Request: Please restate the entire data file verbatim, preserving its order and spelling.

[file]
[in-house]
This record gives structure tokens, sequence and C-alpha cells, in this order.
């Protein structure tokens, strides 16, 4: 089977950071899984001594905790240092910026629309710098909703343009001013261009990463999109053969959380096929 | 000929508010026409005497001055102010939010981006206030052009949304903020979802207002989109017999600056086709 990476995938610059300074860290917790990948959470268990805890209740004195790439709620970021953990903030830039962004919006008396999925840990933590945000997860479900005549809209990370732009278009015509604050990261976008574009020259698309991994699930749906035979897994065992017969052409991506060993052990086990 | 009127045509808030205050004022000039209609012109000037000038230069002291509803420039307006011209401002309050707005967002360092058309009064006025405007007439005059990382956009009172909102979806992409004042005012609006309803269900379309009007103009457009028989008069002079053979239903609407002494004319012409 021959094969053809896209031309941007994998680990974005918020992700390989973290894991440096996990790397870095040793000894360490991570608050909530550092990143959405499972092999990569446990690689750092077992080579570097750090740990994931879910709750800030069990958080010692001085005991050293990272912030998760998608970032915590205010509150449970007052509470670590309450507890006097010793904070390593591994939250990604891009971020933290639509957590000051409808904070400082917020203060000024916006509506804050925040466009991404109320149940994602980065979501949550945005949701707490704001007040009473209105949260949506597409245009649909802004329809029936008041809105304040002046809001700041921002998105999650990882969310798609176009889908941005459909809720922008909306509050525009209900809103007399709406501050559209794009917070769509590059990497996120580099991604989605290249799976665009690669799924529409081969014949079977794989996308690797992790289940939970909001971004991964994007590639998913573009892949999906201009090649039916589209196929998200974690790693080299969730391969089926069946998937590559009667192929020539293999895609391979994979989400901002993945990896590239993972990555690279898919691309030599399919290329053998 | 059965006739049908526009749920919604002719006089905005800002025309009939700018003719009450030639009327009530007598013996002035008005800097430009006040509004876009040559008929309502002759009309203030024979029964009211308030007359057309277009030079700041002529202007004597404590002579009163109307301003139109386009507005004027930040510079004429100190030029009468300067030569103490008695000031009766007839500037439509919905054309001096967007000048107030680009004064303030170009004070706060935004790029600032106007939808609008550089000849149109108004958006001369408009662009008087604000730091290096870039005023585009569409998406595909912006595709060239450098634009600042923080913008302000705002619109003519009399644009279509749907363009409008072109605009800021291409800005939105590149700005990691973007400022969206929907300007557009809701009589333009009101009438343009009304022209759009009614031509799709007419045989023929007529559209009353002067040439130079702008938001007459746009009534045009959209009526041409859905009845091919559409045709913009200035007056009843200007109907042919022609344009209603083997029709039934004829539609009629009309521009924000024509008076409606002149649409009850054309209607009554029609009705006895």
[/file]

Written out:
[in-house]
This record gives structure tokens, sequence and C-alpha cells, in this order.
């Protein structure tokens, strides 16, 4: 089977950071899984001594905790240092910026629309710098909703343009001013261009990463999109053969959380096929 | 000929508010026409005497001055102010939010981006206030052009949304903020979802207002989109017999600056086709 990476995938610059300074860290917790990948959470268990805890209740004195790439709620970021953990903030830039962004919006008396999925840990933590945000997860479900005549809209990370732009278009015509604050990261976008574009020259698309991994699930749906035979897994065992017969052409991506060993052990086990 | 009127045509808030205050004022000039209609012109000037000038230069002291509803420039307006011209401002309050707005967002360092058309009064006025405007007439005059990382956009009172909102979806992409004042005012609006309803269900379309009007103009457009028989008069002079053979239903609407002494004319012409 021959094969053809896209031309941007994998680990974005918020992700390989973290894991440096996990790397870095040793000894360490991570608050909530550092990143959405499972092999990569446990690689750092077992080579570097750090740990994931879910709750800030069990958080010692001085005991050293990272912030998760998608970032915590205010509150449970007052509470670590309450507890006097010793904070390593591994939250990604891009971020933290639509957590000051409808904070400082917020203060000024916006509506804050925040466009991404109320149940994602980065979501949550945005949701707490704001007040009473209105949260949506597409245009649909802004329809029936008041809105304040002046809001700041921002998105999650990882969310798609176009889908941005459909809720922008909306509050525009209900809103007399709406501050559209794009917070769509590059990497996120580099991604989605290249799976665009690669799924529409081969014949079977794989996308690797992790289940939970909001971004991964994007590639998913573009892949999906201009090649039916589209196929998200974690790693080299969730391969089926069946998937590559009667192929020539293999895609391979994979989400901002993945990896590239993972990555690279898919691309030599399919290329053998 | 059965006739049908526009749920919604002719006089905005800002025309009939700018003719009450030639009327009530007598013996002035008005800097430009006040509004876009040559008929309502002759009309203030024979029964009211308030007359057309277009030079700041002529202007004597404590002579009163109307301003139109386009507005004027930040510079004429100190030029009468300067030569103490008695000031009766007839500037439509919905054309001096967007000048107030680009004064303030170009004070706060935004790029600032106007939808609008550089000849149109108004958006001369408009662009008087604000730091290096870039005023585009569409998406595909912006595709060239450098634009600042923080913008302000705002619109003519009399644009279509749907363009409008072109605009800021291409800005939105590149700005990691973007400022969206929907300007557009809701009589333009009101009438343009009304022209759009009614031509799709007419045989023929007529559209009353002067040439130079702008938001007459746009009534045009959209009526041409859905009845091919559409045709913009200035007056009843200007109907042919022609344009209603083997029709039934004829539609009629009309521009924000024509008076409606002149649409009850054309209607009554029609009705006895």